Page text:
My interest in math education grows out of my own experiences as a White high school mathematics teacher. I grew up immersed in and accepting of the dominant discourses that are all around us, especially discourses of Whiteness. I did not consider myself privileged and believed many of the myths of Whiteness, including meritocracy. I thought of racism as a problem of the past and had minimal interactions with people of color. Learning to speak Spanish and living for 2 years in southern Chile began to open my thinking to different perspectives on the world, racism, and discrimination. When I returned to the United States and reenrolled in college it was now with a goal of becoming a teacher. On completing a bachelor’s degree in mathematics education and Spanish teaching as well as a master’s degree in teaching English as a second language, I took my first teaching job at a public rural high school in Colorado. The high school had a student population of about 750 with 50% Latino students, mostly from Mexico and Central America. The school had a strong ESL program and was one of the few rural schools I found with a functioning sheltered mathematics program.

As a 1st-year teacher I taught all of the sheltered mathematics classes and continued teaching every sheltered mathematics class that was offered. Overall my teaching experience was very positive and the relationships that I developed with my students continue to evolve. However, I was also aware that my teaching was not what I wanted it to be. I identified then (and now) first as a teacher and secondly as a mathematics[1] guy. What I found frustrating was the difficulty in teaching in a way that was so different from how I had been taught and in which I had little outside support. In addition, I felt that I could not see beyond the abstract, dominant mathematics in order to understand how to make the connections to students’ lives that I felt were necessary. In this high school I witnessed first-hand the roles of race and class in the lives of students in our education system. There was a superficial harmony at the school between the wealthy White students and the working-class Latino students. However, there were clear divisions on race and class lines that determined which entrance to the school students used, what classes they took, which sports they participated in and supported, what cars they drove (or didn’t drive), even where they parked their cars,[2] and where and if they went to college.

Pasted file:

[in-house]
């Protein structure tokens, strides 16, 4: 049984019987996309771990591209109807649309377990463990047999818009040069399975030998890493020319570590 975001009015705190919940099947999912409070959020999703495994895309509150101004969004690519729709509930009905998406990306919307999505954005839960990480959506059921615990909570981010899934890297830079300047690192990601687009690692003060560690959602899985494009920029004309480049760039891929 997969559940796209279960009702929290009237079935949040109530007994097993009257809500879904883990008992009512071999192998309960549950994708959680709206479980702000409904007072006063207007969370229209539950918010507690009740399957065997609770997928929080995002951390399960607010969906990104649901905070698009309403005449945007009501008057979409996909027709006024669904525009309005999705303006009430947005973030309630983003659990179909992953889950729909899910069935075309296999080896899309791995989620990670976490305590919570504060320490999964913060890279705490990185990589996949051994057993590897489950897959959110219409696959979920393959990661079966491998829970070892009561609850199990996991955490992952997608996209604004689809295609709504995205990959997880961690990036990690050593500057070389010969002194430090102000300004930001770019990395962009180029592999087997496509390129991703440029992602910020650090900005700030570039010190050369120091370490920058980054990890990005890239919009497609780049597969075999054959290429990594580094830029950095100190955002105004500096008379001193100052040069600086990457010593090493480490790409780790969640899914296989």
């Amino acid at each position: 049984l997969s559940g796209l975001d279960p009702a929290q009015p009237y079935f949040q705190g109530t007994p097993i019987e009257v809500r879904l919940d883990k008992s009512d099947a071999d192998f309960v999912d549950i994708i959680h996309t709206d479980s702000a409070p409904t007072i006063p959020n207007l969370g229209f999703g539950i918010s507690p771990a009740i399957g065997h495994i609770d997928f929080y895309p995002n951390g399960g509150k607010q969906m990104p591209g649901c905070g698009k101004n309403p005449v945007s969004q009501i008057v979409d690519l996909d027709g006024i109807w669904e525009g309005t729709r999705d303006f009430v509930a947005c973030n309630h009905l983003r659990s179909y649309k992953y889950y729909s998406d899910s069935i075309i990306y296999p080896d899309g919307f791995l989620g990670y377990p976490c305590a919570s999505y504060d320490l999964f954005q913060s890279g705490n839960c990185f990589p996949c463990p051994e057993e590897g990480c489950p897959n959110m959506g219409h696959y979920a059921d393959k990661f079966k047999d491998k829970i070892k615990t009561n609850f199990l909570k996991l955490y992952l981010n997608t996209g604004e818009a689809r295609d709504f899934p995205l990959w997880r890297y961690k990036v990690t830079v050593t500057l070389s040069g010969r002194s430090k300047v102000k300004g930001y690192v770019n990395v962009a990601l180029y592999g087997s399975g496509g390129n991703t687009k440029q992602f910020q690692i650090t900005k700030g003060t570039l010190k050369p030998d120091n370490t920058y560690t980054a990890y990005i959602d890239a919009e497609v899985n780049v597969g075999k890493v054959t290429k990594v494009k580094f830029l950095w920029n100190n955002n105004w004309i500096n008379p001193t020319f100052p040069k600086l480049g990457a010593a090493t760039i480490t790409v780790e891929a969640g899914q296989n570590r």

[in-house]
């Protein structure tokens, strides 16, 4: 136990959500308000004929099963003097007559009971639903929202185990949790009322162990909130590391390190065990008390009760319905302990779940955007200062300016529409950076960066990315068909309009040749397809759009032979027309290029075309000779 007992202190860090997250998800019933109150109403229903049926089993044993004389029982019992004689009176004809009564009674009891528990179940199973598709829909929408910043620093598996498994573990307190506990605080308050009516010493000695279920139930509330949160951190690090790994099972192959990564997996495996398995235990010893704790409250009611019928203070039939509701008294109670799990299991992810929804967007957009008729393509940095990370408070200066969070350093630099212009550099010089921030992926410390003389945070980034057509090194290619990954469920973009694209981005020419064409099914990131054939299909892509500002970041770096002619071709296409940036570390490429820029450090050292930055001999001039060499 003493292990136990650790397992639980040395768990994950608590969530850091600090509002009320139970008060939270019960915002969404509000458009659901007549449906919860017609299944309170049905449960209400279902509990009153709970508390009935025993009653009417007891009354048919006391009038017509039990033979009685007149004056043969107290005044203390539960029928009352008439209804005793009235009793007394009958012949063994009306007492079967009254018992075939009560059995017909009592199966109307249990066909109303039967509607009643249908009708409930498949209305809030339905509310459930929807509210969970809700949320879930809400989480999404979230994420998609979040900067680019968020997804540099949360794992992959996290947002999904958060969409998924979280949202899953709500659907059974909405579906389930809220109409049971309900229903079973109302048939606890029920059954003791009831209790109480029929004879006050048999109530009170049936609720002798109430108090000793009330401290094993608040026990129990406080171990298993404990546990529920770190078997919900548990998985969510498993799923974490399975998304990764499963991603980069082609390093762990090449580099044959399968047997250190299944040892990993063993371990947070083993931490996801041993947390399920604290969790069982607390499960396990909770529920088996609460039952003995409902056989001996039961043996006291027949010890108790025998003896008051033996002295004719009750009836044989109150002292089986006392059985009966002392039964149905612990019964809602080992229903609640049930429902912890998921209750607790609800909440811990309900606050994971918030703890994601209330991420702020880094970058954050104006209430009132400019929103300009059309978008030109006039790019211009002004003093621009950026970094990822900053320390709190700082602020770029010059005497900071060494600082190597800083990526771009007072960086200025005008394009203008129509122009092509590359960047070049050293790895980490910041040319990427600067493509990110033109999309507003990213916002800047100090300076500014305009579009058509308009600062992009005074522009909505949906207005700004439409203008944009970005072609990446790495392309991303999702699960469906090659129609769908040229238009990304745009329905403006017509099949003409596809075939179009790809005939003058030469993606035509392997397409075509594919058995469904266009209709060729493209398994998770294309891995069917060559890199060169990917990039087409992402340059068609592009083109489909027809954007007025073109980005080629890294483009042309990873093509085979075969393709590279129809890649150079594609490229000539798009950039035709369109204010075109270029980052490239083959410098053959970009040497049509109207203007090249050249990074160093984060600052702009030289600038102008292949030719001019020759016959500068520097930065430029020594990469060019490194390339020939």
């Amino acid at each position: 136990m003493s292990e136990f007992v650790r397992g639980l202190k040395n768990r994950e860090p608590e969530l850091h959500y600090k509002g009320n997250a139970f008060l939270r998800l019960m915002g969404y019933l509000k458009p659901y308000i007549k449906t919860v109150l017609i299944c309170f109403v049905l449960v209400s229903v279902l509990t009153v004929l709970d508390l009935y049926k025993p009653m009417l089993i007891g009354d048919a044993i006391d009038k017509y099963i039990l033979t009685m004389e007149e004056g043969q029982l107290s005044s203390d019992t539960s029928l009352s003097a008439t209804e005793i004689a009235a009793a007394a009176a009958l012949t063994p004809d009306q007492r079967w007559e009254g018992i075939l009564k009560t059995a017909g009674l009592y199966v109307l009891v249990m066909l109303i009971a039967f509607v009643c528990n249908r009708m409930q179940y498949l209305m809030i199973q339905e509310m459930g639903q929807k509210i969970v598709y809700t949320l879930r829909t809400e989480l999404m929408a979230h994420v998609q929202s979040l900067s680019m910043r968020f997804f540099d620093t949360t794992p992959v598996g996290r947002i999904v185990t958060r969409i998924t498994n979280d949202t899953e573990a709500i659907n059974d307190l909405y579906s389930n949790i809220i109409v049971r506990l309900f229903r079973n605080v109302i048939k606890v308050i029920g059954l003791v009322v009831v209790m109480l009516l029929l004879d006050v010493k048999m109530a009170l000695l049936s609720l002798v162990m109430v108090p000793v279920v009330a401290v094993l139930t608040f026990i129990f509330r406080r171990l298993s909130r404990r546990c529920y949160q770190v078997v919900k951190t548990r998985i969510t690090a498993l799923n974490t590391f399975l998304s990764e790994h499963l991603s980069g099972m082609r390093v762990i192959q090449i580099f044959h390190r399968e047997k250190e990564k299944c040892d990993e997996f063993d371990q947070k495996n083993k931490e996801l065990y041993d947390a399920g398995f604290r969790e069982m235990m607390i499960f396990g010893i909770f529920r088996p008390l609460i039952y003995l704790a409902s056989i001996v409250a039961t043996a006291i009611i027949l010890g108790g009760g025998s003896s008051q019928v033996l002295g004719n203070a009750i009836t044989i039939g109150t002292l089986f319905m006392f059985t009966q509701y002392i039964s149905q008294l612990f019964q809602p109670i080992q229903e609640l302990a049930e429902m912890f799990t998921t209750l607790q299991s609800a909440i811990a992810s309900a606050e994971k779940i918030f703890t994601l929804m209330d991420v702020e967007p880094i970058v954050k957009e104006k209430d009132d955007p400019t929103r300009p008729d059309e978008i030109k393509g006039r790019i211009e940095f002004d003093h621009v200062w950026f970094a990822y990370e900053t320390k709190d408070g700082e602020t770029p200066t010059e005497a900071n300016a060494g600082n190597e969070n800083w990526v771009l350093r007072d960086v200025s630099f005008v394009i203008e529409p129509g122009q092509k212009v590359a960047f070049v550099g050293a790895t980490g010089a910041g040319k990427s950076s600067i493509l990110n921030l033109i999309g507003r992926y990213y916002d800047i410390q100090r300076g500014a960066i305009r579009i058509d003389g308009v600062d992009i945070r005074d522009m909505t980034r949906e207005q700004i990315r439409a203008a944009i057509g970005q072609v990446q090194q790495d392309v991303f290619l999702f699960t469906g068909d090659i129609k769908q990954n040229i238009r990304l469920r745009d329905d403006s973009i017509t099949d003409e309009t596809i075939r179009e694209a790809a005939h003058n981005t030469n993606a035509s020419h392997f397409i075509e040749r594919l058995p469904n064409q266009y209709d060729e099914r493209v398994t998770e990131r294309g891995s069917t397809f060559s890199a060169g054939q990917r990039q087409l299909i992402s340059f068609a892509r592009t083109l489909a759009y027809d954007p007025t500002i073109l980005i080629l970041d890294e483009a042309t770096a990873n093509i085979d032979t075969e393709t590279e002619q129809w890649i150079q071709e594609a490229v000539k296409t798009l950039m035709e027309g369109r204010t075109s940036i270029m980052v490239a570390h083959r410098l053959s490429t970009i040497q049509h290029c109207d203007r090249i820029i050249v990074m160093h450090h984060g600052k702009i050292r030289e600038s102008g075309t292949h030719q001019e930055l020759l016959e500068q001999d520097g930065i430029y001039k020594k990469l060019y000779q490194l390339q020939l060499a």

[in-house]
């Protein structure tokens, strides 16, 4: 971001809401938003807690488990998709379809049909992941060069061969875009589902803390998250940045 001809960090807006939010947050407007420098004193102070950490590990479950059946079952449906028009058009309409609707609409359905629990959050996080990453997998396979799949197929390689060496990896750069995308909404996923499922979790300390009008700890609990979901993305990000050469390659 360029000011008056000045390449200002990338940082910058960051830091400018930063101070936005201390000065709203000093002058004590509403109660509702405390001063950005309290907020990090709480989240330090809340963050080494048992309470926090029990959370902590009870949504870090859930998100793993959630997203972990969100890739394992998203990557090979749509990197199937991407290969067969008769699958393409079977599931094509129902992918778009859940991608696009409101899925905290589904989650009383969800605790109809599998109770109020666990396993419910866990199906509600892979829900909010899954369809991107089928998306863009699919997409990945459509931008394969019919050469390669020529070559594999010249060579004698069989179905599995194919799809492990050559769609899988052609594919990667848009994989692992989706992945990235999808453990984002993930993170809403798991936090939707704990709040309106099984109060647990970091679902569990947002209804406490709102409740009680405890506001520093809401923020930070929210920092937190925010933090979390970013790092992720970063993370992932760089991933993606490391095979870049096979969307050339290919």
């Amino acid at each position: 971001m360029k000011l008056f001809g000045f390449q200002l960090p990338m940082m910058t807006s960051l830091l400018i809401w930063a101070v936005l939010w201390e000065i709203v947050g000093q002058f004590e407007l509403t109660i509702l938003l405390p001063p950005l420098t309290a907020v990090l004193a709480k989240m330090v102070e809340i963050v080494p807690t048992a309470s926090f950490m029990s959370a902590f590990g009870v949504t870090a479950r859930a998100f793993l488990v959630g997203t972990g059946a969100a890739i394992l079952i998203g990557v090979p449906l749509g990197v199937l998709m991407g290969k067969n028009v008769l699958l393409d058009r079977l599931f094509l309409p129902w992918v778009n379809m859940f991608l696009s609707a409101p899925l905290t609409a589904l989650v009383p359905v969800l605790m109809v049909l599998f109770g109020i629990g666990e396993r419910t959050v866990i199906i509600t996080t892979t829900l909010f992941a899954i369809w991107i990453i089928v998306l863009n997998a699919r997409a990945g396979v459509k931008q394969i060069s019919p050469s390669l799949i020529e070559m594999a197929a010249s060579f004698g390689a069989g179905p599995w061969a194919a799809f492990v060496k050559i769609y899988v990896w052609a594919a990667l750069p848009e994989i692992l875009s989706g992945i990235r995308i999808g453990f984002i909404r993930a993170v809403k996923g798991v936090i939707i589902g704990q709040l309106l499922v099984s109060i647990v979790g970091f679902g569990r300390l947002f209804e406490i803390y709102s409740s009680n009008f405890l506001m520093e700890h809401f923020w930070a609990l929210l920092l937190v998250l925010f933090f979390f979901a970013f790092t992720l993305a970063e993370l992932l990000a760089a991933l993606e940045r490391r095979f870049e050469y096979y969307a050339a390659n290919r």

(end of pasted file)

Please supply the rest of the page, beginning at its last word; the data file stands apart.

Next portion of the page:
Mathematics classes were one of the key ways to maintain these divisions. Once these divisions were made (mostly in middle school) they were set. A student who began high school taking Algebra 1 would not make it to AP Calculus as a senior. As a new teacher I felt the pressure of maintaining my position as a teacher, and so supporting the school policies; I also wanted to better serve my students who were not being served by those same school policies. I wanted to teach mathematics in innovative and at times critical ways, but I felt the need to conform to traditional views of teaching mathematics. Perhaps more importantly I saw that the school was not meeting the needs of my students in a number of ways. There was a stark contrast between the privileged educational experiences that I had and those of my students. The combination of these factors led me to pursue a PhD in education, in order to better understand the education of Latino students in the United States and to improve the teaching of mathematics.

[1] I hesitate to use the term “mathematician” as I don’t see myself that way. I have always been very good at school mathematics, but in my mind that is very different from being a mathematician.

[2] During my final year of teaching the school implemented a policy, over my weak protest, in which all parking stalls in the student lot were assigned to students, but to get a spot students had to present a driver’s license, proof of insurance, and pay a fee. Since many of my students either did not have a license or could not afford the fee they had to park in the mud parking lot of the park across the street. School administrators did not see the policy as discriminatory.

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